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copy(7) - COPY - copy data between a file and a table - man 7 copy

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COPY(7)                          SQL Commands                          COPY(7)

       COPY - copy data between a file(1,n) and a table

       COPY tablename [ ( column [, ...] ) ]
           FROM { 'filename' | STDIN }
           [ [ WITH ]
                 [ BINARY ]
                 [ OIDS ]
                 [ DELIMITER [ AS ] 'delimiter' ]
                 [ NULL [ AS ] 'null string(3,n)' ] ]

       COPY tablename [ ( column [, ...] ) ]
           TO { 'filename' | STDOUT }
           [ [ WITH ]
                 [ BINARY ]
                 [ OIDS ]
                 [ DELIMITER [ AS ] 'delimiter' ]
                 [ NULL [ AS ] 'null string(3,n)' ] ]

       COPY  moves  data  between  PostgreSQL  tables and standard file-system
       files. COPY TO copies the contents of a table to  a  file(1,n),  while  COPY
       FROM copies data from a file(1,n) to a table (appending the data to whatever
       is in(1,8) the table already).

       If a list of columns is specified, COPY will only copy the data in(1,8)  the
       specified columns to or from the file.  If there are any columns in(1,8) the
       table that are not in(1,8) the  column  list,  COPY  FROM  will  insert  the
       default values for those columns.

       COPY  with a file(1,n) name instructs the PostgreSQL server to directly read(2,n,1 builtins)
       from or write(1,2) to a file. The file(1,n) must be accessible to the server  and
       the name must be specified from the viewpoint of the server. When STDIN
       or STDOUT is specified, data is transmitted via the connection  between
       the client and the server.

              The name (optionally schema-qualified) of an existing table.

       column An  optional  list of columns to be copied. If no column list is
              specified, all columns will be used.

              The absolute path name of the input or output file.

       STDIN  Specifies that input comes from the client application.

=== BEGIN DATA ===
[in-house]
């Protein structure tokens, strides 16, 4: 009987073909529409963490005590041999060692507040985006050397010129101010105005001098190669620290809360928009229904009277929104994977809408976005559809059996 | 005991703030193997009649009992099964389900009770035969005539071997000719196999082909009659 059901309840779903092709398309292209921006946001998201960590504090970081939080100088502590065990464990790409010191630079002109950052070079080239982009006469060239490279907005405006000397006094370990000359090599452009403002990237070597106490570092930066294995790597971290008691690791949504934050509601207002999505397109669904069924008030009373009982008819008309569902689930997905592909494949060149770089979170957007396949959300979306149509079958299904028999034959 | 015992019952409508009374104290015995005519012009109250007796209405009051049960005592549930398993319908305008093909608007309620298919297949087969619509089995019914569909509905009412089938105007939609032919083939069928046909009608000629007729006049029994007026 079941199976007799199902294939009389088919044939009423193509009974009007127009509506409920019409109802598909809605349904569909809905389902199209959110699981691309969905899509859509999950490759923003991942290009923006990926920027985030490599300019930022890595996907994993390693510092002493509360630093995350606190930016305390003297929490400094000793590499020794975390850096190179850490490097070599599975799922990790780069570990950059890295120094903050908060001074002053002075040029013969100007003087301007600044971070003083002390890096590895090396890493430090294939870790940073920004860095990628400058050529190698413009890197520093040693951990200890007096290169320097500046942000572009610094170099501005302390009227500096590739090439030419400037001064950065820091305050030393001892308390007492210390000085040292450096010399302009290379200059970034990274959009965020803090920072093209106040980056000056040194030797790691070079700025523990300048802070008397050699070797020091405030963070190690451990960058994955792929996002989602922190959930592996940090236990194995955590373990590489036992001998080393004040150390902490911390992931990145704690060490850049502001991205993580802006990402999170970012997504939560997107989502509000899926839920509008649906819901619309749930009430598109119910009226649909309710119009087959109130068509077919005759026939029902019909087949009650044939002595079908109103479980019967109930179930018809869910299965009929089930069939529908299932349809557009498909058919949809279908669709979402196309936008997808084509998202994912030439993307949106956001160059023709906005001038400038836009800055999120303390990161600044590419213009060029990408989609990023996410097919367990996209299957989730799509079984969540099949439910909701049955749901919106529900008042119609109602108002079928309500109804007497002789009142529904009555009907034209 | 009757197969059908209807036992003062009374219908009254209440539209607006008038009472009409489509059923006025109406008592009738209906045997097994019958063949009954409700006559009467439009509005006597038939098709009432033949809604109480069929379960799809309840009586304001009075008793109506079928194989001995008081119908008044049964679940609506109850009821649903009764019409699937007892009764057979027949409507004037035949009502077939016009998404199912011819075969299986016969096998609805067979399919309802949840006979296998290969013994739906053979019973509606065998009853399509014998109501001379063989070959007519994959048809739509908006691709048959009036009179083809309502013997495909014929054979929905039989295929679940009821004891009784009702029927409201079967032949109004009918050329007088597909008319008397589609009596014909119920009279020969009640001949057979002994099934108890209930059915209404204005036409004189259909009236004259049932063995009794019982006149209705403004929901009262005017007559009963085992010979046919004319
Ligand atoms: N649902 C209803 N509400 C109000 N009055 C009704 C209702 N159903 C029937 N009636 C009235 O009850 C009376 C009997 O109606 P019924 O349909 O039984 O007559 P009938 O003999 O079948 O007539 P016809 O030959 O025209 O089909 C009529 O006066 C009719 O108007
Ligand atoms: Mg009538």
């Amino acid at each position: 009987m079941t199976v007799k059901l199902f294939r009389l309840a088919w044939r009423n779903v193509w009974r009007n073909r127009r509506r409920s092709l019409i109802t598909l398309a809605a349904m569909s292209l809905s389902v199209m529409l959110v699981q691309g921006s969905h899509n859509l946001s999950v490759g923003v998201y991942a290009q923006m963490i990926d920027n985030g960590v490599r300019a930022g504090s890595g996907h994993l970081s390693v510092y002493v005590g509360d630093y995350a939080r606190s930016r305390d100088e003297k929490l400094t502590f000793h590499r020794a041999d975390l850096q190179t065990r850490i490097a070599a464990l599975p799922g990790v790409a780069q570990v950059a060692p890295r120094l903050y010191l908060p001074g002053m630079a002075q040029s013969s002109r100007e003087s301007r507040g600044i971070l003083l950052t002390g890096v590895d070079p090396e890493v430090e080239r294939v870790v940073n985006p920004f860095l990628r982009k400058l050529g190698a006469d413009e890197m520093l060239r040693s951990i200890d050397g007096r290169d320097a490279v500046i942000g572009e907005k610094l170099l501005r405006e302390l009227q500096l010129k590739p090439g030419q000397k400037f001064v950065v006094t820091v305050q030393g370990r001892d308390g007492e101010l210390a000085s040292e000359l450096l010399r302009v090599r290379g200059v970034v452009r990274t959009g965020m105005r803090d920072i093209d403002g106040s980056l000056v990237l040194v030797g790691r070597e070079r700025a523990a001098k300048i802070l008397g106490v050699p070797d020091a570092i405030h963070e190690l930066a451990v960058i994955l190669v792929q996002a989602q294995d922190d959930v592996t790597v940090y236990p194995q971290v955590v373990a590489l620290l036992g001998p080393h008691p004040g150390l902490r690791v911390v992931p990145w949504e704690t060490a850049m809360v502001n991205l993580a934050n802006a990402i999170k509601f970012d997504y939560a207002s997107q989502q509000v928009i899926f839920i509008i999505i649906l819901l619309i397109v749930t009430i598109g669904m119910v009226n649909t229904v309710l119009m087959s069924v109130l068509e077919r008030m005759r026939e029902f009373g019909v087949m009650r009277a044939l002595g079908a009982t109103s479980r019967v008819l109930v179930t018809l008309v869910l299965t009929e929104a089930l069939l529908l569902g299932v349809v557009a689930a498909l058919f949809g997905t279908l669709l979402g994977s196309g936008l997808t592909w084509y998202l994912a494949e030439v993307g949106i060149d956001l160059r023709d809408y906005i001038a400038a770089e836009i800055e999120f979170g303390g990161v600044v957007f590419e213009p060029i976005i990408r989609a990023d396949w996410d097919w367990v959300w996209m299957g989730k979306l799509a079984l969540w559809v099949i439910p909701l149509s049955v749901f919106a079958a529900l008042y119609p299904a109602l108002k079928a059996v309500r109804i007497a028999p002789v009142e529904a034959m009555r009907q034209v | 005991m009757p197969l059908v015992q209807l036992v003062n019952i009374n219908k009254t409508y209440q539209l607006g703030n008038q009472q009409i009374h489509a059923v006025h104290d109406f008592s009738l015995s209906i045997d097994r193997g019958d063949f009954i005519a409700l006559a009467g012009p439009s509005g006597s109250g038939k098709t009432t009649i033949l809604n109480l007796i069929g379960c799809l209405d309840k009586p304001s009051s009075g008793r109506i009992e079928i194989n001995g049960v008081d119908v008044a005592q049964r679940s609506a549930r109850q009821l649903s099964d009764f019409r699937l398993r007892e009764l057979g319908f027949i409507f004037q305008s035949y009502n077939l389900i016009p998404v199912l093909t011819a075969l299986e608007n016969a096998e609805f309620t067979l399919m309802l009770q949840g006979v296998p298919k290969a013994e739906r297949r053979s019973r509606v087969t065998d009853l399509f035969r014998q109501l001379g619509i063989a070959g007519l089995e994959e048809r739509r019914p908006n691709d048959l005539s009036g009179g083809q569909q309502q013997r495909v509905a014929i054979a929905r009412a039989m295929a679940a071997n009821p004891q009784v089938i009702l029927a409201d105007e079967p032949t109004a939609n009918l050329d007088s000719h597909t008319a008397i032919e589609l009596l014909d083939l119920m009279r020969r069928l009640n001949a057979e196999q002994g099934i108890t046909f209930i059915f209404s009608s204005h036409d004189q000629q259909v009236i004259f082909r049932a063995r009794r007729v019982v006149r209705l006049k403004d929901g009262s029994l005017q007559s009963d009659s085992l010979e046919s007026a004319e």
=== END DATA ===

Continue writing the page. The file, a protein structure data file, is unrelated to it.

STDOUT Specifies that output goes to the client application.

       BINARY Causes all data to be stored or read(2,n,1 builtins)  in(1,8)  binary  format  rather
              than  as  text. You cannot specify the DELIMITER or NULL options
              in(1,8) binary mode.

       OIDS   Specifies copying the OID for each row. (An error(8,n) is  raised  if(3,n)
              OIDS is specified for a table that does not have OIDs.)

              The  single  character  that  separates  columns within each row
              (line) of the file. The default is a tab character.

       null string(3,n)
              The string(3,n) that represents a  null  value.  The  default  is  \N
              (backslash-N). You might prefer an empty string(3,n), for example.

              Note:  On  a  COPY  FROM, any data item that matches this string(3,n)
              will be stored as a null value, so you should make sure that you
              use the same string(3,n) as you used with COPY TO.

       COPY can only be used with plain tables, not with views.

       The  BINARY key word causes all data to be stored/read(2,n,1 builtins) as binary format
       rather than as text. It is somewhat faster than the normal  text  mode,
       but  a binary-format file(1,n) is less(1,3) portable across machine architectures
       and PostgreSQL versions.

       You must have select(2,7,2 select_tut) privilege on the table whose values  are  read(2,n,1 builtins)  by
       COPY  TO,  and  insert  privilege  on  the  table into which values are
       inserted by COPY FROM.

       Files named(5,8) in(1,8) a COPY command are  read(2,n,1 builtins)  or  written  directly  by  the
       server,  not  by the client application. Therefore, they must reside on
       or be accessible to the database server machine, not the  client.  They
       must  be  accessible to and readable or writable by the PostgreSQL user
       (the user ID the server runs as), not the client. COPY naming a file(1,n) is
       only allowed to database superusers, since it allows reading or writing
       any file(1,n) that the server has privileges to access.

       Do not confuse COPY with the psql instruction \copy. \copy invokes COPY
       FROM  STDIN  or  COPY  TO STDOUT, and then fetches/stores the data in(1,8) a
       file(1,n) accessible to the psql client. Thus, file(1,n) accessibility and access(2,5)
       rights  depend on the client rather than the server when \copy is used.

       It is recommended that the file(1,n) name used in(1,8) COPY always  be  specified
       as an absolute path. This is enforced by the server in(1,8) the case of COPY
       TO, but for COPY FROM you do have the option of  reading  from  a  file(1,n)
       specified  by a relative path. The path will be interpreted relative to
       the working directory of the server process (somewhere below  the  data
       directory), not the client's working directory.

       COPY  FROM will invoke any triggers and check constraints on the desti-
       nation table. However, it will not invoke rules.

       COPY stops operation at the first error. This should not lead to  prob-
       lems  in(1,8) the event of a COPY TO, but the target table will already have
       received earlier rows in(1,8) a COPY FROM. These rows will not be visible or
       accessible, but they still occupy disk space. This may amount to a con-
       siderable amount of wasted disk space if(3,n) the failure happened well into